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Top 10 Human Anatomy Books For Artists

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If you want to learning to draw well you’ll have to study human anatomy. You should practice a lot of life drawing sessions with long-form poses and quick gestures.

But drawing from life is only half the battle. You also need a deep knowledge of the human anatomy to construct muscles, bones, and joints in a realistic fashion. You can learn by memorizing the figure, but anatomy books have much more information and they’re easier to access.

In this post I’ve collected the 10 best anatomy books for artists. This includes raw anatomical dictionaries along with more stylized books to go along with the rote memorization.

As such I’ve broken down this post into two sections: first is raw anatomy books and second is more ancillary content to aid your studies & life drawing efforts.

Core Anatomy Books

Every artist should have at least one core anatomy book. This is the cornerstone of self-study and a book full of anatomy info will be crucial the more you practice life drawing.

If you want multiple references I’d obviously encourage that too.

But most people just need one solid book and in that case I’d suggest one from this list.

Atlas of Human Anatomy for the Artist

One of the most recommended books for mastering the figure is Atlas of Human Anatomy for the Artist. It comes with 272 pages full of illustrations showing the bones, muscles, tendons, and how they all connect.

Every artist needs to know this stuff and sometimes a technical book is the best way to go.

You’ll learn about the differences in human anatomy when it comes to kids, adults, men & women, plus different body sizes. You learn by studying from real photos and illustrations that demonstrate how to render anatomical parts accurately.

While this does make an amazing reference manual it does not work as a teaching tool.

You won’t learn figure drawing from this book. However it will show you the human figure from a technical point of view—a valuable thing for every artist to understand.

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Human Anatomy for Artists: The Elements of Form

Eliot Goldfinger is the author of Human Anatomy for Artists and this tome of anatomy is my #1 recommendation for artists.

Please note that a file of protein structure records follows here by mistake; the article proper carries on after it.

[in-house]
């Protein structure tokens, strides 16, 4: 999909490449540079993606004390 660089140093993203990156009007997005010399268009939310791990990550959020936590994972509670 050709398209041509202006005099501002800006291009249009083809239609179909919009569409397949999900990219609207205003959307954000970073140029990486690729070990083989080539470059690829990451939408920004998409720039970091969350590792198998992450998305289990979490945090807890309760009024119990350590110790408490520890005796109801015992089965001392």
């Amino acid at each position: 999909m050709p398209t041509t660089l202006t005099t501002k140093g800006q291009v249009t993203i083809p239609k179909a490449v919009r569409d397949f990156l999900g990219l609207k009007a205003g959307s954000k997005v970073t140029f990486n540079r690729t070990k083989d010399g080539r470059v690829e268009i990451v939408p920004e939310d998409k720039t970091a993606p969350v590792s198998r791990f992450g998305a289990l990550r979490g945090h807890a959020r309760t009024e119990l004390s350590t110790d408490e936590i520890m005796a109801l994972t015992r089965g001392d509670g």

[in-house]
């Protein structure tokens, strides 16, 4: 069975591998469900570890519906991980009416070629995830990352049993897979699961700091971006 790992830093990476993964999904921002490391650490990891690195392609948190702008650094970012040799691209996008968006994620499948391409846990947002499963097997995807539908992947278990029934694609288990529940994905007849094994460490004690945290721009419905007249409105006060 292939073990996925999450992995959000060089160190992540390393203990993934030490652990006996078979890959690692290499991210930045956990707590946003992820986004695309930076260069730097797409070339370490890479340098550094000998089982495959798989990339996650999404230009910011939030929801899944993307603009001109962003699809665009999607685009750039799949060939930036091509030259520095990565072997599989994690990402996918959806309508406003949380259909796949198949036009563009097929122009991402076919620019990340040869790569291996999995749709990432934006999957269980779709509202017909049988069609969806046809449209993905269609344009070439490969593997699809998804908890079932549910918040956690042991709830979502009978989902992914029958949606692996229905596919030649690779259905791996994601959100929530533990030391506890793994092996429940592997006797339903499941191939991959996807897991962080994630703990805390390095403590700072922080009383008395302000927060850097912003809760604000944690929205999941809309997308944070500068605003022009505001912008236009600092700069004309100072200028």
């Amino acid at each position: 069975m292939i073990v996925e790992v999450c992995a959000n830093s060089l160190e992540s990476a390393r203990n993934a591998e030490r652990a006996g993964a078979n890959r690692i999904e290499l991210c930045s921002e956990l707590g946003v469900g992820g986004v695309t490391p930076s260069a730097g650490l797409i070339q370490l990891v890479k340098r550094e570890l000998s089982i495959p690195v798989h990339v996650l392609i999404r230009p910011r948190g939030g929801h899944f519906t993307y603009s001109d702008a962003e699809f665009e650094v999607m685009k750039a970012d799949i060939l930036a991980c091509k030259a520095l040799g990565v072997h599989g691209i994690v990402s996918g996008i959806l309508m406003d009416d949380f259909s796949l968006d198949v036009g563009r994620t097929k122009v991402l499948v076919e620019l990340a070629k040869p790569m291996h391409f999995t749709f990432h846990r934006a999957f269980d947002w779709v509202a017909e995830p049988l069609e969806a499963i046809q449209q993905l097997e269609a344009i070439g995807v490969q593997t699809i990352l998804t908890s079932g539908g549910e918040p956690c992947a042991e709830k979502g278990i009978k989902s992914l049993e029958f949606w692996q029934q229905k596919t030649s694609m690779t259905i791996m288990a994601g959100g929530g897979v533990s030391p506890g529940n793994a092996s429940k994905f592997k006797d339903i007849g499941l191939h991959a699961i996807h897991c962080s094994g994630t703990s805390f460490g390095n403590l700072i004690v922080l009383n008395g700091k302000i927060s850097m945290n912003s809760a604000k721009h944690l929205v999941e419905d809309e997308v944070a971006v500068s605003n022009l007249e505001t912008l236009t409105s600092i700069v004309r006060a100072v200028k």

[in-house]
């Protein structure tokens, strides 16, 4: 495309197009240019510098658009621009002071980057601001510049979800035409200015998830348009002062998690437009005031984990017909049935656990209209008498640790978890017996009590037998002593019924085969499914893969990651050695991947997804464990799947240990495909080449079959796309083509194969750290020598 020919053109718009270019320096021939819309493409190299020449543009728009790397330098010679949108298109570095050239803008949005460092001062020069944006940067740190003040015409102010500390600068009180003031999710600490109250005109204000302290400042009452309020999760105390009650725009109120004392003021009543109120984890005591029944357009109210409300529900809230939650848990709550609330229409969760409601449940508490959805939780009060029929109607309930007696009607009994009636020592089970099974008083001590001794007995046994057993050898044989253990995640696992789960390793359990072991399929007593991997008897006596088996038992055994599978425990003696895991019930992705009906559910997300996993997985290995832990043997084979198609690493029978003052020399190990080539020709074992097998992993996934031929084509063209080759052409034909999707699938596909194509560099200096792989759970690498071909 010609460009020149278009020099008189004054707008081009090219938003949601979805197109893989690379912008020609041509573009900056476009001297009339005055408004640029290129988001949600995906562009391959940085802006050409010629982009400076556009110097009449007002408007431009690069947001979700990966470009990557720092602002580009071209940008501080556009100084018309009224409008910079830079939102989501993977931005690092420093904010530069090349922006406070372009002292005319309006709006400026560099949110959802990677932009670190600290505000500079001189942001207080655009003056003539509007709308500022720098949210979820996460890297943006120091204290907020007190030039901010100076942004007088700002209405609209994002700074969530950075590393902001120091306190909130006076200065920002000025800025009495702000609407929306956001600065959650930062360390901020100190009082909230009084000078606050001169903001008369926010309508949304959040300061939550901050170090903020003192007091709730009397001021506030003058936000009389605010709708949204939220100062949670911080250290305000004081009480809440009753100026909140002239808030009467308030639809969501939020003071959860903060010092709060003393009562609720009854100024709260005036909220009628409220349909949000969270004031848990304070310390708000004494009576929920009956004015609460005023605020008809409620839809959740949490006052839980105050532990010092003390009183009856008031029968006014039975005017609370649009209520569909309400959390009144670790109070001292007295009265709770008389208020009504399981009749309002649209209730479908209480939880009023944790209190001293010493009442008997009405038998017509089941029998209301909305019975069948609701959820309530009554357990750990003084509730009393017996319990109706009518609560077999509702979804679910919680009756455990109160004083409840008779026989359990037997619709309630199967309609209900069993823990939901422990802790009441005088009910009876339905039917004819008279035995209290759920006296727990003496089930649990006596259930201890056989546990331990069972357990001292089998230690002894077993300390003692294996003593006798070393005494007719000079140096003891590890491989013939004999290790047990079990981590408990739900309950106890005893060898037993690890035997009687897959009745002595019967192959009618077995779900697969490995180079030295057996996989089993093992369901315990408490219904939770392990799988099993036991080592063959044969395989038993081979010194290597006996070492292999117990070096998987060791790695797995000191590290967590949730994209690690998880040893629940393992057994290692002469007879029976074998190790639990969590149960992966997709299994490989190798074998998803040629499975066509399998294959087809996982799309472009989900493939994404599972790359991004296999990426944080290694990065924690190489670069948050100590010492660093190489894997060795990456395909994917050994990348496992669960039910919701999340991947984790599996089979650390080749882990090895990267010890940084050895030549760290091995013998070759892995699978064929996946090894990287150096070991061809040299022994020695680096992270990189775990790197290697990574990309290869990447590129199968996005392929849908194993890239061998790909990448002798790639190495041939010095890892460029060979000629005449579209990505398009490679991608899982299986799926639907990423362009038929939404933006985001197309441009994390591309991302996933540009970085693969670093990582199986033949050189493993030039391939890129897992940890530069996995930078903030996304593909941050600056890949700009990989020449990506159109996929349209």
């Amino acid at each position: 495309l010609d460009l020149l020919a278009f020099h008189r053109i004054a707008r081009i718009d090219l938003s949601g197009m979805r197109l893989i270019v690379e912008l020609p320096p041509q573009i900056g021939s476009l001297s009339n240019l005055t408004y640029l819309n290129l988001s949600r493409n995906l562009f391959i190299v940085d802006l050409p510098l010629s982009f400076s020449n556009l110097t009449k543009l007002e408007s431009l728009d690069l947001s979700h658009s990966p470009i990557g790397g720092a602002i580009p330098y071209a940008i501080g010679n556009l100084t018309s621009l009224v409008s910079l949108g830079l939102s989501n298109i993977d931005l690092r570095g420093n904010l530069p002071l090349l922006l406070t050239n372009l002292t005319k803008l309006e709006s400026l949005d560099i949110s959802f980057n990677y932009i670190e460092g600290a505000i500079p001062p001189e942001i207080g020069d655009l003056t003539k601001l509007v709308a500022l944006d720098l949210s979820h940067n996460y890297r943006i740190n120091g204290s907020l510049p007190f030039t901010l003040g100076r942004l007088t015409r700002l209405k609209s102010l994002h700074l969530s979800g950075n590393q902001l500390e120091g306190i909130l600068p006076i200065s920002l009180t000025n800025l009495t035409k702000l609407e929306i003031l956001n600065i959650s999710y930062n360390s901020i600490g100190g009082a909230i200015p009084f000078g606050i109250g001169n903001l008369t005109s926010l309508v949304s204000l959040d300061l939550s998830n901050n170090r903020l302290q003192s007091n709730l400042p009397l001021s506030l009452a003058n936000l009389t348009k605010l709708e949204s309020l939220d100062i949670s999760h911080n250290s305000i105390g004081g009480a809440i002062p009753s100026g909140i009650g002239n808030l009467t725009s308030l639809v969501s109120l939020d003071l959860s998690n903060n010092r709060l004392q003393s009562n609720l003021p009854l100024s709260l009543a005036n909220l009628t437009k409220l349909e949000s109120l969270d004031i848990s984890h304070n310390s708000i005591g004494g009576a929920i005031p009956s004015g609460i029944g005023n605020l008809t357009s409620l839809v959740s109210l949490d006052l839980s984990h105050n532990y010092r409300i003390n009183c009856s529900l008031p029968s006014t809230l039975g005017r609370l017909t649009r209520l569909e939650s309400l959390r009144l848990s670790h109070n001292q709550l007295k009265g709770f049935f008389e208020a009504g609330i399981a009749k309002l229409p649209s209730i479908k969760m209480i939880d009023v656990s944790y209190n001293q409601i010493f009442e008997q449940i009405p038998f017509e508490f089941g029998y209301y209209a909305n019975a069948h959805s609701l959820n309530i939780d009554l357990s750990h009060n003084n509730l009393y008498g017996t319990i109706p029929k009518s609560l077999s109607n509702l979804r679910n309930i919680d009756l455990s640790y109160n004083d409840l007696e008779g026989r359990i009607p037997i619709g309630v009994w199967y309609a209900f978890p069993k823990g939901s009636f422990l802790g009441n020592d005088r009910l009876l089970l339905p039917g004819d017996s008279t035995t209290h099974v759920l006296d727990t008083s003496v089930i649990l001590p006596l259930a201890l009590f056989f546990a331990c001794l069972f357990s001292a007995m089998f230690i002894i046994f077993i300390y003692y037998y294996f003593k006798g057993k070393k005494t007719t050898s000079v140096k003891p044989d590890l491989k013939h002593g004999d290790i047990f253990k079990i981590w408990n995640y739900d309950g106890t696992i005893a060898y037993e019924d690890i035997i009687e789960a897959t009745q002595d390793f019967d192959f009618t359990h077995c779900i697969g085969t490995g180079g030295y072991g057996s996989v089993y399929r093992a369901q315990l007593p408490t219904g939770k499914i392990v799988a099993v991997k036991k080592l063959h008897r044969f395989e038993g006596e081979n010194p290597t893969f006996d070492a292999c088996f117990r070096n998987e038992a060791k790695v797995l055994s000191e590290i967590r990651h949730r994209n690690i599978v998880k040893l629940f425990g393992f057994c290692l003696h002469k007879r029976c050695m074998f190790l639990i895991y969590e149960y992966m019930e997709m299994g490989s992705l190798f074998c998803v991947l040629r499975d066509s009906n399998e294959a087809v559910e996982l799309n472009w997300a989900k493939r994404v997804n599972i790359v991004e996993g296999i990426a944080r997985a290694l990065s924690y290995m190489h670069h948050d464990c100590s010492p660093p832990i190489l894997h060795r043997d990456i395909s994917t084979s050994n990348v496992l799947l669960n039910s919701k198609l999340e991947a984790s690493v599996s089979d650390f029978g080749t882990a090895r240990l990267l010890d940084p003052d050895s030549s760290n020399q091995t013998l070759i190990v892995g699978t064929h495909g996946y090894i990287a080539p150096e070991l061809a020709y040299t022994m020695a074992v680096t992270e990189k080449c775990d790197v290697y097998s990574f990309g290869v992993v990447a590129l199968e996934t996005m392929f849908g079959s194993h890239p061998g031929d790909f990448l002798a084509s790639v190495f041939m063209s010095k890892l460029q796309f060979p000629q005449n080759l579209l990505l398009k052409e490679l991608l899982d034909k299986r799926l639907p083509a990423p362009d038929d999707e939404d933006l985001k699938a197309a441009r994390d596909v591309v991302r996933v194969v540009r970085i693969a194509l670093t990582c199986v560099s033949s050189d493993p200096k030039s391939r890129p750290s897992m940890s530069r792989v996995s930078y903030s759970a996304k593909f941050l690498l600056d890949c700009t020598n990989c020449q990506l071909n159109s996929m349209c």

I’ll start by saying this book is dense. It totals 368 pages and it covers almost every aspect of the human anatomy. Even though the book’s title says it’s for artists, the whole thing can feel like a science journal.

I wouldn’t sit down and read this for fun but I would(and do) frequently reference this as a study guide. Nobody can learn anatomy all in one sitting so you’ll constantly be learning more as you go.

Human Anatomy for Artists could be the only book you ever own on human anatomy.

It covers everything like bones, muscles, fascia, tendons/ligaments, and joints, plus photos to help you understand each part along the way.

This book does not have bodies in flexed poses so it can feel rather static. But for a terse anatomical reference guide to the human figure I cannot think of a better book.

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Anatomy for the Artist

One reason you’d get this book is to just learn about human anatomy. Another reason is to study the hi-res photos and use these as references for your own drawings.

Anatomy for the Artist contains 200+ pages of color photos and diagrams that overlay these photos. You can see layers of bones, muscles, and fascia as they form beneath the skin. Each photo is very high quality so you’ll have no problem studying the content.

However I don’t think this book is as detailed as the previous one by Goldfinger.

I would almost say that Anatomy for the Artist acts more like a coffee table book for human anatomy rather than a detailed reference guide.